- Page 1 Creative Gigaworks T40 Series II
- Page 2 Creative Gigaworks T40 Series II
- Review Price: £77.99
It says something about how highly we regarded the predecessors of these new-look Creative T40 speakers that Riyad, Andy, and I were giggling with excitement when they arrived. Thankfully our embarrassing child-like outbursts weren’t in vain as these fully live up to our expectations.
For those of you that are feeling somewhat in the dark as to these mysterious T40s, I could just refer you to the link above to do a bit of background reading but instead I’ll be kind and give you a quick summary. Essentially, Creative created something of a storm back in April 2007 when it released a seemingly innocuous set of 2.0 desktop speakers, the Gigaworks T20s. We were simply astonished at the quality of sound they produced and loved their styling – and we weren’t exactly displeased with the £50 price either.
A few months later the T20s got a bigger brother in the form of the T40s and just like their siblings they blew us away with their combination of low cost, great sound, and good looks. A couple of years later and we now have the new versions of both these venerable speakers in our office. Or more specifically, Andy has the T20s on his desk (review coming very soon) and I have these T40s, sitting pretty next to my pair of first gen T40s.
The Creative Gigaworks T40s, then, (both new and old) stand about a foot high, with these new, Series II, versions being ever so slightly deeper and taller – 31 x 14 x 9cm to be exact – than their predecessors. In this regard, they’re certainly quite imposing for a desktop speaker set. However, being a 2.0 setup you at least don’t have an enormous subwoofer to contend with. Also, if you have a large monitor sat on your desk (24in or above) these look much better proportioned than some piddling alternatives.
However, while these new T40s are of the same form factor as the old ones, there are actually numerous differences in most other aspects. For a start, the colour scheme has changed with the front fascia now sporting a glossy black finish that’s inset with thousands of subtle sparkly blue speckles. I can’t say I find it more attractive than the previous look and in particular it really shows off any dust that has settled on it. That said, it wouldn’t put me off buying them.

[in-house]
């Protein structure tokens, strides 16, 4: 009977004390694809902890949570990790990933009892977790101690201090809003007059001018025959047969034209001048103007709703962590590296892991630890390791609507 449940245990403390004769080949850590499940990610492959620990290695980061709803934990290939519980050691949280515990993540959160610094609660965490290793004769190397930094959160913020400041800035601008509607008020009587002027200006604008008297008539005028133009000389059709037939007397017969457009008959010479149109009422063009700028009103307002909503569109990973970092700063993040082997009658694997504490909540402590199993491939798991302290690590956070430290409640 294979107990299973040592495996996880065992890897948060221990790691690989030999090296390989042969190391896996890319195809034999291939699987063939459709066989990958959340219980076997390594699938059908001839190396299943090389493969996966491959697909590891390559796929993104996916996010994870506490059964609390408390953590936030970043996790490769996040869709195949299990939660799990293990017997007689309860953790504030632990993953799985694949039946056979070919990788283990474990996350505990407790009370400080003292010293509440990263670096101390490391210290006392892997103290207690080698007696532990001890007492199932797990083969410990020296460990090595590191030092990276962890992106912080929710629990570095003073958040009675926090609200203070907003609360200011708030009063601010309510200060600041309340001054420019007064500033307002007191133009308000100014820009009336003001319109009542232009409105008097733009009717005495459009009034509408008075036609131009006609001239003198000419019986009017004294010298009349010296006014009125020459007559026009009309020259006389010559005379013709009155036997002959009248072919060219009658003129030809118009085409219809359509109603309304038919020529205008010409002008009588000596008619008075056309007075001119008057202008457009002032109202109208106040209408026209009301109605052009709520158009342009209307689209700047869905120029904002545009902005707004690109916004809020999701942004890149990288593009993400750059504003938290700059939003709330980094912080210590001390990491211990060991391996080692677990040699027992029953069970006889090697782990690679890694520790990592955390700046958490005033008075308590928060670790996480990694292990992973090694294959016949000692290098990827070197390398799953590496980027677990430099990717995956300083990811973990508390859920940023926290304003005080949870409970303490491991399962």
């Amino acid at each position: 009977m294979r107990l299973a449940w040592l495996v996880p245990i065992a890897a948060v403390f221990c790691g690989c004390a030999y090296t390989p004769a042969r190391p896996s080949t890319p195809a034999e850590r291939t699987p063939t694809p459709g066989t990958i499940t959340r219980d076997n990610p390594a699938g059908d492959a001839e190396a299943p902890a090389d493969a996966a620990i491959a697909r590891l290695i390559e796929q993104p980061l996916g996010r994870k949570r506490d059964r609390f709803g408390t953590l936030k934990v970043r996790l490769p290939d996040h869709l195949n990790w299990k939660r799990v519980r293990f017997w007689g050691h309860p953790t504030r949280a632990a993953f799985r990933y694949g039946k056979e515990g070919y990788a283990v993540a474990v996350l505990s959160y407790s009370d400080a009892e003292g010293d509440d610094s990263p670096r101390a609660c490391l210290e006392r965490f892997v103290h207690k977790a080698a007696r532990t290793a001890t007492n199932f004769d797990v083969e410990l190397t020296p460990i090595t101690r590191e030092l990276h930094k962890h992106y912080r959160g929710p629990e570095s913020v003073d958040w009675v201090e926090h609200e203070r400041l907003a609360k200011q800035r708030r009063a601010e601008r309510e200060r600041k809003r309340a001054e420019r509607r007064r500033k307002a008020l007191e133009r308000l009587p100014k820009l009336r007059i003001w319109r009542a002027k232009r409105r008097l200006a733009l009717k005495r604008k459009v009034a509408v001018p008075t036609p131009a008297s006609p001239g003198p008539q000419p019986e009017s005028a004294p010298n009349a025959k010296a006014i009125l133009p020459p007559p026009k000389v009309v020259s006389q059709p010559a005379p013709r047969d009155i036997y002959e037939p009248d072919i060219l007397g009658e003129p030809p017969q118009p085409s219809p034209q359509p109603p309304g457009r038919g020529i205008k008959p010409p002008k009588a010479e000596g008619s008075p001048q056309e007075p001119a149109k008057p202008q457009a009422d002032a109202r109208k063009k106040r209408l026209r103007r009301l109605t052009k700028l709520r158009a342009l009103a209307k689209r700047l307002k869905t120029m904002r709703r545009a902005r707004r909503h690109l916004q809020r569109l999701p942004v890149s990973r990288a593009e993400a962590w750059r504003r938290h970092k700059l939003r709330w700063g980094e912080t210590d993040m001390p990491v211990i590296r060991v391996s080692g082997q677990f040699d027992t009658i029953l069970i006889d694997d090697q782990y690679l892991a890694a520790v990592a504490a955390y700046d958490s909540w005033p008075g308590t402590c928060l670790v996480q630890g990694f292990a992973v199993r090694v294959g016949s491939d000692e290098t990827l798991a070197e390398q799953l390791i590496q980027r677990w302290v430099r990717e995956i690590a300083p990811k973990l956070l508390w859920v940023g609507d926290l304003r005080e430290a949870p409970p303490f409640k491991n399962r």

The other most obvious change is in the front controls. Rather than the slightly awkward arrangement of the old generation that had the power switch on the back and a standard volume dial on the front, the new T40s use a combined volume and power knob that is surrounded by a bright blue ring of light when the speakers are powered on. This is a much neater arrangement that leaves the space where the power indicator light was on the previous version free to be used as a front-mounted auxiliary input – the lack thereof being a major gripe of ours with the previous version.
Unfortunately, on our sample the volume knob was slightly misaligned leaving a rather wonky ring of light. While this is only a cosmetic problem and it could be an isolated case (the T20s on Andy’s desk seem fine) it’s the kind of thing that might bug me if I’d just spent £70 on these and it’s certainly the sort of minor manufacturing issue that I could see regularly slipping through the net.
Finishing off the talk of connections, round the back we have the power socket, the RCA connection for the second speaker, a docking port for use with Creative’s various mp3 player docks, and the main 3.5mm stereo jack input. All sockets are gold plated and sturdily mounted so should provide a quality connection for years to come. Included in the box is a gold plated twin-RCA to stereo 3.5mm jack adapter and there are a couple of basic stands that screw to the bottom of each speaker to help stabilise them (personally I use them without cause I think they look better).